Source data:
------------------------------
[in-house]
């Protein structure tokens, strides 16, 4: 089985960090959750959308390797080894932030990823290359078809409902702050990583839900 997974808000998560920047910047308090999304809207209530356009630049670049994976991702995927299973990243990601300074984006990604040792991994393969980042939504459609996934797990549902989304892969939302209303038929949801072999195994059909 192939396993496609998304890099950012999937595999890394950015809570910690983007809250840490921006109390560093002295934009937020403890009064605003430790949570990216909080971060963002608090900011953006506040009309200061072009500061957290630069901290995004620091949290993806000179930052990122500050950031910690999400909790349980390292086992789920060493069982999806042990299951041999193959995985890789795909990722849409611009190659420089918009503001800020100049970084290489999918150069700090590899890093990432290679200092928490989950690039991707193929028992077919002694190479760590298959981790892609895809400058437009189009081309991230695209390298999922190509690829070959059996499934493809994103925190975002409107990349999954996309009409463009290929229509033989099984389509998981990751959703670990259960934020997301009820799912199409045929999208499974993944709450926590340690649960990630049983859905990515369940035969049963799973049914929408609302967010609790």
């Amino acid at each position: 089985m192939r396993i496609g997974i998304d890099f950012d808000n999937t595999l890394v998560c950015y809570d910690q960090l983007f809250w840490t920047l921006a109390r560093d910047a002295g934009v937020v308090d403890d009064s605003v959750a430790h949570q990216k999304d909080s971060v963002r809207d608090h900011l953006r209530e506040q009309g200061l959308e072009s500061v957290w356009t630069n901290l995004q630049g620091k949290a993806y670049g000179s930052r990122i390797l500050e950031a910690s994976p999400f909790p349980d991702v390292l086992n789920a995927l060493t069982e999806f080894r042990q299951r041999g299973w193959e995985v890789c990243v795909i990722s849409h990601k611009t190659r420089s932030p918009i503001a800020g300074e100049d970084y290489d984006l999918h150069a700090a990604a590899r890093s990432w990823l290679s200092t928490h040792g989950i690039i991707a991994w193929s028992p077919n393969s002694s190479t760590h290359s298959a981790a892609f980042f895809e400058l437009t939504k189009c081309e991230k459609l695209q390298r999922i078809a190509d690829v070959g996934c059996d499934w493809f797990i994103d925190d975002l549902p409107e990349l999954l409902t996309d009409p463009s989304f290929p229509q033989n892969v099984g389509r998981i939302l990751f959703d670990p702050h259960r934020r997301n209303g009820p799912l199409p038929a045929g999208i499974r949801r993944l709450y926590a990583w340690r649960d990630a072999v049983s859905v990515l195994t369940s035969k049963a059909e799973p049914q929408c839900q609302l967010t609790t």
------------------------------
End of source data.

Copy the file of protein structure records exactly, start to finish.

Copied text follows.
[in-house]
């Protein structure tokens, strides 16, 4: 089985960090959750959308390797080894932030990823290359078809409902702050990583839900 997974808000998560920047910047308090999304809207209530356009630049670049994976991702995927299973990243990601300074984006990604040792991994393969980042939504459609996934797990549902989304892969939302209303038929949801072999195994059909 192939396993496609998304890099950012999937595999890394950015809570910690983007809250840490921006109390560093002295934009937020403890009064605003430790949570990216909080971060963002608090900011953006506040009309200061072009500061957290630069901290995004620091949290993806000179930052990122500050950031910690999400909790349980390292086992789920060493069982999806042990299951041999193959995985890789795909990722849409611009190659420089918009503001800020100049970084290489999918150069700090590899890093990432290679200092928490989950690039991707193929028992077919002694190479760590298959981790892609895809400058437009189009081309991230695209390298999922190509690829070959059996499934493809994103925190975002409107990349999954996309009409463009290929229509033989099984389509998981990751959703670990259960934020997301009820799912199409045929999208499974993944709450926590340690649960990630049983859905990515369940035969049963799973049914929408609302967010609790």
């Amino acid at each position: 089985m192939r396993i496609g997974i998304d890099f950012d808000n999937t595999l890394v998560c950015y809570d910690q960090l983007f809250w840490t920047l921006a109390r560093d910047a002295g934009v937020v308090d403890d009064s605003v959750a430790h949570q990216k999304d909080s971060v963002r809207d608090h900011l953006r209530e506040q009309g200061l959308e072009s500061v957290w356009t630069n901290l995004q630049g620091k949290a993806y670049g000179s930052r990122i390797l500050e950031a910690s994976p999400f909790p349980d991702v390292l086992n789920a995927l060493t069982e999806f080894r042990q299951r041999g299973w193959e995985v890789c990243v795909i990722s849409h990601k611009t190659r420089s932030p918009i503001a800020g300074e100049d970084y290489d984006l999918h150069a700090a990604a590899r890093s990432w990823l290679s200092t928490h040792g989950i690039i991707a991994w193929s028992p077919n393969s002694s190479t760590h290359s298959a981790a892609f980042f895809e400058l437009t939504k189009c081309e991230k459609l695209q390298r999922i078809a190509d690829v070959g996934c059996d499934w493809f797990i994103d925190d975002l549902p409107e990349l999954l409902t996309d009409p463009s989304f290929p229509q033989n892969v099984g389509r998981i939302l990751f959703d670990p702050h259960r934020r997301n209303g009820p799912l199409p038929a045929g999208i499974r949801r993944l709450y926590a990583w340690r649960d990630a072999v049983s859905v990515l195994t369940s035969k049963a059909e799973p049914q929408c839900q609302l967010t609790t």